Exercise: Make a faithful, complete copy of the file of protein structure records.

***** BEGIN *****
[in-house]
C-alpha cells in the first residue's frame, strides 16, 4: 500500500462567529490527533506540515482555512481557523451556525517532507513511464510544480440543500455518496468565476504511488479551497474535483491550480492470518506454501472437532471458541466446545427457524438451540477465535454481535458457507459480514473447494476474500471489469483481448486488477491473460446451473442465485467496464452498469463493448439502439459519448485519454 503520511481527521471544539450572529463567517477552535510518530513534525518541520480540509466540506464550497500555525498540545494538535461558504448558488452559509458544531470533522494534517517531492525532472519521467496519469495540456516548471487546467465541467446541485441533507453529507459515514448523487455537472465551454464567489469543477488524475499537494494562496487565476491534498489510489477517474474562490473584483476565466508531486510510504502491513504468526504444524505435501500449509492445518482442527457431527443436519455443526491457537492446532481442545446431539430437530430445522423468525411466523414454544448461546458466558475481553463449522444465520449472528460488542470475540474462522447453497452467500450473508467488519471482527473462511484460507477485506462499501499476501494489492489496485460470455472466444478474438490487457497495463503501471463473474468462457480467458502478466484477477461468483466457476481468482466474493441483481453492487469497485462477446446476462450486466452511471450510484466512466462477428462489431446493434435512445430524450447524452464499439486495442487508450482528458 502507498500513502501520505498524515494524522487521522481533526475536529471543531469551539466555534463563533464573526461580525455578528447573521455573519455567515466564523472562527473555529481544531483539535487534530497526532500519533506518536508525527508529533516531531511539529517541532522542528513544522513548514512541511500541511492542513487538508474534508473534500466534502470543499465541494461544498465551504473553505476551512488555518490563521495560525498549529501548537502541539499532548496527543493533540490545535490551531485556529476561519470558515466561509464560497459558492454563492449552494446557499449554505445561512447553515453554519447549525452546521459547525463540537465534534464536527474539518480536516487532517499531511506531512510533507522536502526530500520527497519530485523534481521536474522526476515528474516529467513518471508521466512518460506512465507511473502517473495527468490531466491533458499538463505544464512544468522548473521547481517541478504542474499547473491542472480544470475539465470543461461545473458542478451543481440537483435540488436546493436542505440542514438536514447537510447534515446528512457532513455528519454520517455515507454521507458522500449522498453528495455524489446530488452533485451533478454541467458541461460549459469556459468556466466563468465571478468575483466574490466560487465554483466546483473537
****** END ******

[in-house]
C-alpha cells in the first residue's frame, strides 16, 4: 500500500462567529490527533506540515482555512481557523451556525517532507513511464510544480440543500455518496468565476504511488479551497474535483491550480492470518506454501472437532471458541466446545427457524438451540477465535454481535458457507459480514473447494476474500471489469483481448486488477491473460446451473442465485467496464452498469463493448439502439459519448485519454 503520511481527521471544539450572529463567517477552535510518530513534525518541520480540509466540506464550497500555525498540545494538535461558504448558488452559509458544531470533522494534517517531492525532472519521467496519469495540456516548471487546467465541467446541485441533507453529507459515514448523487455537472465551454464567489469543477488524475499537494494562496487565476491534498489510489477517474474562490473584483476565466508531486510510504502491513504468526504444524505435501500449509492445518482442527457431527443436519455443526491457537492446532481442545446431539430437530430445522423468525411466523414454544448461546458466558475481553463449522444465520449472528460488542470475540474462522447453497452467500450473508467488519471482527473462511484460507477485506462499501499476501494489492489496485460470455472466444478474438490487457497495463503501471463473474468462457480467458502478466484477477461468483466457476481468482466474493441483481453492487469497485462477446446476462450486466452511471450510484466512466462477428462489431446493434435512445430524450447524452464499439486495442487508450482528458 502507498500513502501520505498524515494524522487521522481533526475536529471543531469551539466555534463563533464573526461580525455578528447573521455573519455567515466564523472562527473555529481544531483539535487534530497526532500519533506518536508525527508529533516531531511539529517541532522542528513544522513548514512541511500541511492542513487538508474534508473534500466534502470543499465541494461544498465551504473553505476551512488555518490563521495560525498549529501548537502541539499532548496527543493533540490545535490551531485556529476561519470558515466561509464560497459558492454563492449552494446557499449554505445561512447553515453554519447549525452546521459547525463540537465534534464536527474539518480536516487532517499531511506531512510533507522536502526530500520527497519530485523534481521536474522526476515528474516529467513518471508521466512518460506512465507511473502517473495527468490531466491533458499538463505544464512544468522548473521547481517541478504542474499547473491542472480544470475539465470543461461545473458542478451543481440537483435540488436546493436542505440542514438536514447537510447534515446528512457532513455528519454520517455515507454521507458522500449522498453528495455524489446530488452533485451533478454541467458541461460549459469556459468556466466563468465571478468575483466574490466560487465554483466546483473537